Advanced Design Studio: A Competition

Across campus, Seong Dong Lee enters an architecture lab and turns on PORTFOLIO, a desk sized version of the portable TABLET. Its 32″ x 48″ screen allows him to work with multiple documents simultaneously, much like on a cluttered desk. Seong is acting as leader of a student team engaged in a furious race to beat the deadline for submitting their entry to an ACSA (Association of Collegiate Schools of Architecture) sponsored design competition. A teammate arrives and they both plug their TABLETs into the larger machine, designating separate windows in which their own design work can be displayed. Other teammates connect through communications interfaces establishing, in effect, a conference call. The remote TABLETs will be able to view the entire PORTFOLIO screen and to enlarge any segment of it for closer study. In the largest window on the PORTFOLIO screen Seong has displayed the team’s preliminary design. Each team member uses a different color cursor so their individual suggestions can be distinguished on the large screen. Now they must blend their individual investigations into a finished product.

The competition calls for the design of a music performance hall in a mid-western city of 250,000. Very complete site information including topography, sections and elevations of adjoining buildings, and even soil conditions was provided in the competition brief which was distributed electronically to all the entering teams. In addition, ACSA has begun to coordinate development of expert systems that will effectively bring the best consultants in architecture to every student of architecture. The competition is designed to serve as a test of these “expert systems”. The Performance Hall Competition includes experimental systems which will score the effectiveness of structures, acoustics, circulation, energy efficiency, lighting, costs, and appearance.

Earlier in the week Seong’s team had simulated the acoustic environment of the performance hall. This required the raw computing power of the University mainframe, but the team had been able to do so from the comfort of an unused seminar room where they worked through TABLET’s built-in compatibility. The brief had emphasized that the hall would be used primarily for chamber orchestra concerts, with secondary use for small instrumental or choral groups. The expert system had allowed them to alter the dimensions of the hall, the absorbency of all surfaces, and the size and distribution of the audience, scoring each arrangement for reverberation, distribution and clarity of sound for each kind of musical group. The results were automatically saved into a database for subsequent comparison. After numerous variations the team had settled on an initial configuration of the performance hall which seemed to require the least compromise in acoustic quality. The resulting plans and sections were irregular in form, but the design was supportive of the acoustic requirements.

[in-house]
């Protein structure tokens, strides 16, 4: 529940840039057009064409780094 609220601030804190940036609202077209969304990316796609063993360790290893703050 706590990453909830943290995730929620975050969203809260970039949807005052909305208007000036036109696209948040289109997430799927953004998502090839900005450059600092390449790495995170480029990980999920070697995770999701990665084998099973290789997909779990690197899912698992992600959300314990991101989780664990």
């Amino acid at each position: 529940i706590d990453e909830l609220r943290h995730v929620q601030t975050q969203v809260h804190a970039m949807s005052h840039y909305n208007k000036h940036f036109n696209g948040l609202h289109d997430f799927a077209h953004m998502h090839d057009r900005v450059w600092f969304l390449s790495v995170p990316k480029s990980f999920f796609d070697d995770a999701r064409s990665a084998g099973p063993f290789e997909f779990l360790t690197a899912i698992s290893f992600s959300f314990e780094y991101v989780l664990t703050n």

Now they had to blend the other requirements. It would take them all day, and most of the night. More than once they would forget to save the desired changes, costing them precious minutes while the material was reconstructed. But the desire to drive the scores for each of the expert systems into the 95% range kept them at it. In particular the relationships between crowd size, circulation, lighting, and energy efficiency kept the team going in circles. They found a solution when one member tracked down a bibliographic reference in the competition brief to a new Japanese escalator system. At 2:00am, he found the article through an on-line library reference service, copied it into his file, then had the University mainframe provide an English translation.

The team never did get the cost analysis program to read less than the given budget in the competition brief. In desperation at one point they even sent a message over the competition network asking “Has anyone scored above 78% on the cost analysis yet?” They got eight negative responses and a few jokes from around the country during the next hour, and decided the given budget figure was unrealistic.

As each step in the design was agreed upon Seong would move it from the smaller window into the emerging finished design, noting the adjustments that had to be made in previous steps, each of which was retained as a separate layer in the drawing. While the process seemed tedious because of the constant feedback, it in fact went very quickly as TABLET generated variation after variation without the need for extensive redrawing. While the expert system on appearance was still a bit crude it enabled the team to develop their emerging facade designs against a variety of proportional systems. As they did so, placing windows, doors, roof and cornice lines according to a complicated harmonic proportioning system, the entire design took on a more coherent appearance.

The team’s final presentation, which will include an animated walk around and into the building, will be generated by combining the series of site drawings included with the initial competition program with perspective sketches generated by the computer from the team’s plans and sections. These will be rendered on the computer to illustrate materials and colors, and the conditions of shades and shadows at a specified time. It will be close, but before 5:00pm on Friday they will be able to transmit the design electronically to Washington, directly into the ACSA competition file. The team’s written analysis of the expert systems will be transmitted according to instructions provided by ACSA and incorporated into subsequent test versions of the systems before they are finally released to the member schools and to the profession.

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